Rafael Epstein: Prisoner X

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Early last year, the Australian Broadcasting Corporation broke an incredible story about Australian lawyer working in Israel who had been moonlighting for the Mossad. Somehow he ran afoul of the law and, after being charged with treason, hung himself inside a maximum-security prison back in 2010. His name was Ben Zygier but in Israel he was known only by the alias, Prisoner X. The revelation sent shockwaves through Australia’s Jewish community and intelligence communities from Canberra, to Tel Aviv and Tehran, and left journalists on all sides reeling for answers.

A few weeks later, a joint investigation by Australia’s Fairfax newspaper and German news magazine Der Spiegel reported that Zygier was a Mossad agent who’d gone rogue in an ill-fated attempt to prove his worth to his superiors. But Zygier was outwitted by a double-agent to whom he unwittingly gave the names of the Mossad’s operatives in Lebanon. At least two – as many as two dozen – Lebanese citizens were arrested and sentenced to lengthy sentences for spying for Israel. When the Mossad fingered Zygier as the mole, he was arrested and reborn Prisoner X – a traitor who posed such a threat to the security of Israel that his very name had to be erased, his arrest and incarceration had to be kept top secret and the Israeli media had to be gagged. But the gag only slowed the flow of information.

Since then, Prisoner X has become a household name in Australia and Israel. Now, a book, also entitled Prisoner X (Melbourne University Press, 2014), is alleging that Der Spiegel’s findings are as false as everything else in the house of mirrors that was Prisoner X. It’s the first book by Rafael Epstein, an ABC journalist not involved in the original investigation but who knew Zygier via their mutual association in a Jewish youth movement in Melbourne more than two decades ago.

Epstein takes readers back to his and Zygier’s days at one of the many flourishing Jewish youth movements operating in the city. Funded by Israel and various Jewish agencies, their purpose is the dissemination of Zionist ideology through social events, camps and subsidised study tours in Israel. Told through the stories of holocaust survivors and independence fighters who overcame overwhelming military might to reclaim the Jewish homeland, the movements’ draw is magnetic. As a former member of a similar youth group in Brisbane, I can attest to this. It was the equivalent of the Black Panther movement for middle-class suburban Jews.

Many non-Jewish people have said to me that they don’t understand why Ben left Australia, where he grew up, to live in Israel. For me and my friends it was a matter-of-fact, everyday occurrence for people we knew to shift halfway round the world – not for a job opportunity or to live in a cultural centre like New York or London, but to join a uniquely Jewish nation (45)

Fast forward to 2003. Epstein and I have gotten over the fantasy of being Israeli soldier-citizens and moved onto other things. Zygier has not. He is living in Tel Aviv and working as a commercial lawyer when he receives a cryptic letter asking him if he’s looking for interesting work overseas. Sent by the Mossad, it proves irresistible for Zygier who, after serving as a combat soldier in the army, still yearns to be part of something bigger than himself. Zygier’s intelligence is formidable, which helps him pass all the Mossad’s little tests. But seeing his friends killed in combat has rattled his mind. He has serious emotional problems. As an agent in the field where composure is everything, Zygier is in way over his head. By 2009, the Mossad has all but washed its hands of him.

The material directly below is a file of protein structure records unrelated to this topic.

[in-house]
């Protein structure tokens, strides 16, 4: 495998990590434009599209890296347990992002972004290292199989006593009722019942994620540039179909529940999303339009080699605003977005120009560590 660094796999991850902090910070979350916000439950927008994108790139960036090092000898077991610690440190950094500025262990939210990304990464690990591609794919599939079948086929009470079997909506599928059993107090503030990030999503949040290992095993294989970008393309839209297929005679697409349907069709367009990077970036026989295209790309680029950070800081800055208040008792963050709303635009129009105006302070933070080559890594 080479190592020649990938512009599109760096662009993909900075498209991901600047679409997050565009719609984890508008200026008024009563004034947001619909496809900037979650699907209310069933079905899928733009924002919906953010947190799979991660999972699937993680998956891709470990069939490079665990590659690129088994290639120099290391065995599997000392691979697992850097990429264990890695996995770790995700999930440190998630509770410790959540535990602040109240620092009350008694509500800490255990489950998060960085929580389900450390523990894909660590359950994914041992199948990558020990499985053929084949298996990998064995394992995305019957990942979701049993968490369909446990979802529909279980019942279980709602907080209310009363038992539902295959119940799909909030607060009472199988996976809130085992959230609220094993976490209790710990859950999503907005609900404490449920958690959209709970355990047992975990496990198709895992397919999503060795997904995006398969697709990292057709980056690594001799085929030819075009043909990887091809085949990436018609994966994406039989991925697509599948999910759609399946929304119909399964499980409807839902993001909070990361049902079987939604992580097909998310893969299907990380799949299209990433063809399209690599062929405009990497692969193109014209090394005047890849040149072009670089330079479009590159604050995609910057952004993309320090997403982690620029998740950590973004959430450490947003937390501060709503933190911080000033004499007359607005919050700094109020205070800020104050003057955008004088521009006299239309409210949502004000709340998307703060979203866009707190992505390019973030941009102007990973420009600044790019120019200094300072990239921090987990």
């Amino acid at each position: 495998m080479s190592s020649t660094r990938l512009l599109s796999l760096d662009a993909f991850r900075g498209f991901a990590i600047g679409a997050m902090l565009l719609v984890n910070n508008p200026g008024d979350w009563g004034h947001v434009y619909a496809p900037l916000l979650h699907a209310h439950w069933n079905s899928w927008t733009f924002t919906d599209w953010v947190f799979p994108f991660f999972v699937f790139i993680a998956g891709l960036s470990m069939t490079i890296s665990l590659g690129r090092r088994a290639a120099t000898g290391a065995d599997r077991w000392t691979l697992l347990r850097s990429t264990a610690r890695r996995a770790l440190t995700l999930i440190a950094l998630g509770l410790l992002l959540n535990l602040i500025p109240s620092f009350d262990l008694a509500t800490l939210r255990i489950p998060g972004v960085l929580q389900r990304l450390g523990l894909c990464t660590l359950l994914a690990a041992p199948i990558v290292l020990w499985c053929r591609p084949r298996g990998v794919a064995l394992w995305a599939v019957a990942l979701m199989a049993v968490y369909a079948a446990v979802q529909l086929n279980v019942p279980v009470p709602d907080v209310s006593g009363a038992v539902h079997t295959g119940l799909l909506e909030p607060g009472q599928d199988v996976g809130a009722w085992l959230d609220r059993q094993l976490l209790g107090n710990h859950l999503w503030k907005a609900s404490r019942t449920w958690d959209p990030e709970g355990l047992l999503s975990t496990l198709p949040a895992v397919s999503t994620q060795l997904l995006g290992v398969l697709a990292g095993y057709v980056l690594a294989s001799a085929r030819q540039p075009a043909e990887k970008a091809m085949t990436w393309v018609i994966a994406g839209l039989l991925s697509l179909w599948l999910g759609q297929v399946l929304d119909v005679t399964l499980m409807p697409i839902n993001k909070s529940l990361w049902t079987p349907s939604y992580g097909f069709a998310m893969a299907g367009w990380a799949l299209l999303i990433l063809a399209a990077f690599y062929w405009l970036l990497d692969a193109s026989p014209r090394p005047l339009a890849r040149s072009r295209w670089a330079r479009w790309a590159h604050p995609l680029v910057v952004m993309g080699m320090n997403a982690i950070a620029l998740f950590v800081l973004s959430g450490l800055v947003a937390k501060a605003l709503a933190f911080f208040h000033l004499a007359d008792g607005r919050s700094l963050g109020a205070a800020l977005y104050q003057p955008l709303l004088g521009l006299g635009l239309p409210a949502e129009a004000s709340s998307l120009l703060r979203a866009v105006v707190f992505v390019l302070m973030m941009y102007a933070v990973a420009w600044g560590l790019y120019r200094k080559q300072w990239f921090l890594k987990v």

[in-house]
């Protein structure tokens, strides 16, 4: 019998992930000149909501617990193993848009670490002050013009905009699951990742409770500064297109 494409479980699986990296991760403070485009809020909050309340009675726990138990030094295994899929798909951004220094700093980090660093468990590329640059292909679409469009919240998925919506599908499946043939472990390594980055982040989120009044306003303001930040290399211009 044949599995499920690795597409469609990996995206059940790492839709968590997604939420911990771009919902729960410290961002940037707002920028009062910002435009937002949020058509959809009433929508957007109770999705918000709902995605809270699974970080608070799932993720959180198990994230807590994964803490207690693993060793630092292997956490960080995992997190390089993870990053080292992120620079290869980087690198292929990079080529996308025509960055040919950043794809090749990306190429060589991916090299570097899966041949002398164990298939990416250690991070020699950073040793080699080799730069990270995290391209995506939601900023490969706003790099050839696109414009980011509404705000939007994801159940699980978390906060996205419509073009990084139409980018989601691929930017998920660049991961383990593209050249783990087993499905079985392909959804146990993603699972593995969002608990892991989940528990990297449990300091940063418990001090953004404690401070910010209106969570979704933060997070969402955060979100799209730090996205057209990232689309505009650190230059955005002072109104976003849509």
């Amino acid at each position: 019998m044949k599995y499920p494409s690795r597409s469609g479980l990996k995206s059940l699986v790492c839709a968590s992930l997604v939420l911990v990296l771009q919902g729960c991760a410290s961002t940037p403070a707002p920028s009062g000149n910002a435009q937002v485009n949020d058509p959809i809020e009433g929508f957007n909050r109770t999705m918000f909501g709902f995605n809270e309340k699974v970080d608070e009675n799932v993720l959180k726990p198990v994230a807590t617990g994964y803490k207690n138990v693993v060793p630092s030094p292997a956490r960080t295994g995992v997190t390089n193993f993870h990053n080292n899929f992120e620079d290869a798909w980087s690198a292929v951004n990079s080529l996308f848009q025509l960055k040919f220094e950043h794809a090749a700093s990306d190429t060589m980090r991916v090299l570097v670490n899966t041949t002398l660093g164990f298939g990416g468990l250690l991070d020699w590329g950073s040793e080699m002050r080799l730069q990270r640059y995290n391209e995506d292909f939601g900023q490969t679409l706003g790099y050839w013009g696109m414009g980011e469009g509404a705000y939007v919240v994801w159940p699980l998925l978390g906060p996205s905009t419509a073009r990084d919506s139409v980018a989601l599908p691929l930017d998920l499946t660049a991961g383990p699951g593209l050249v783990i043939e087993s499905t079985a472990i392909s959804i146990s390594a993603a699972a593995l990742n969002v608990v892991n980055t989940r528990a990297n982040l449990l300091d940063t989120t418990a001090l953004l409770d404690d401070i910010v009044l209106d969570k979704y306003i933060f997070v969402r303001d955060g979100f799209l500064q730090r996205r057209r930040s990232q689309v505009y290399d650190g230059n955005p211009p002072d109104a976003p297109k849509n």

It’s at this stage in Zygier’s life that Der Speigel believes he was double-crossed by Hezbollah in an elaborative ruse one can imagine taking place in sepia inside a crowded, smoky teahouse somewhere in the Levant.

However, Epstein points to a Melbourne campus where Zygier was studying management while on extended leave from the Mossad. One day, Zygier starts talking. He likes the attention and his audience like to listen. Among them is a foreign exchange student from Iran who knows what he’s hearing is valuable and he relays it back home. Zygier blabbed during recess. It was as simple as that.

Epstein goes on to explain how the Mossad lured Zygier, by then an expectant father, back to Israel on false pretences and had him locked up. He writes about how Zygier’s personal psychological torment, systemic failure, human error and vitriol for a man accused of being a traitor conspired to allow Zygier to take his own life with a bed sheet in a high-tech, CCTV-monitored cell designed for none less than Yigal Amir, assassin of former Israeli Prime Minister Yitzhak Rabin.

For all the book’s investigative brilliance, perhaps the only criticism one can level at Epstein’s book is not literary but journalistic. He doesn’t disclose his sources – or is at least unable to.

“My central revelation is based on a conversation I had with a person who works in intelligence,” the author told me in an interview. “I didn’t just take their word for it, I went through a painful process to prove as much as I could by matching what they said with what other people have told me and I piece things together. But no, I can’t verify. It’s impossible to test.”

Inasmuch as he adds yet another layer of camouflage and subterfuge to an already convoluted story, Epstein also becomes a part of the hall of mirrors his book attempts to poke holes through.

 

Rafael Epstein. Prisoner X. Melbourne: Melbourne University Press, 2014.

Ian Lloyd Neubauer

Ian Lloyd Neubauer is a Sydney-based journalist and photojournalist. He is an Asia-Pacific stringer for TIME magazine, CNN, the BBC and Al-Jazeera.

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